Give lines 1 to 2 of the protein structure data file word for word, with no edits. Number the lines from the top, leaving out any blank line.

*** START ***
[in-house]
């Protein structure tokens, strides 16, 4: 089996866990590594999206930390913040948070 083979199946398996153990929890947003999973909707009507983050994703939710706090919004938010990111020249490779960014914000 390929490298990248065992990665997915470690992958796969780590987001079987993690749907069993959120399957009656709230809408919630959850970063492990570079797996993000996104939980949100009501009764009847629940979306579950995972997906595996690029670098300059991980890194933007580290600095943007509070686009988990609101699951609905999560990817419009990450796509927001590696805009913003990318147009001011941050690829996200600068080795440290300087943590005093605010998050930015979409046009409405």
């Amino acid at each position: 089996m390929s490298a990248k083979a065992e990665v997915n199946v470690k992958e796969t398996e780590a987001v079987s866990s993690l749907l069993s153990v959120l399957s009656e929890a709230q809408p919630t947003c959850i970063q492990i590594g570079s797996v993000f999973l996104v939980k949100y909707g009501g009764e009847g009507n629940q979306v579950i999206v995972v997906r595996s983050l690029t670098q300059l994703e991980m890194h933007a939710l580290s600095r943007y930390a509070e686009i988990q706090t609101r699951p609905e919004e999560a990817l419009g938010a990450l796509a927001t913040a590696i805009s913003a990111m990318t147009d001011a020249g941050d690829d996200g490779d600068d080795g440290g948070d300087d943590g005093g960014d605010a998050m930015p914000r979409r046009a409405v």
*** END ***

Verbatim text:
[in-house]
């Protein structure tokens, strides 16, 4: 089996866990590594999206930390913040948070 083979199946398996153990929890947003999973909707009507983050994703939710706090919004938010990111020249490779960014914000 390929490298990248065992990665997915470690992958796969780590987001079987993690749907069993959120399957009656709230809408919630959850970063492990570079797996993000996104939980949100009501009764009847629940979306579950995972997906595996690029670098300059991980890194933007580290600095943007509070686009988990609101699951609905999560990817419009990450796509927001590696805009913003990318147009001011941050690829996200600068080795440290300087943590005093605010998050930015979409046009409405």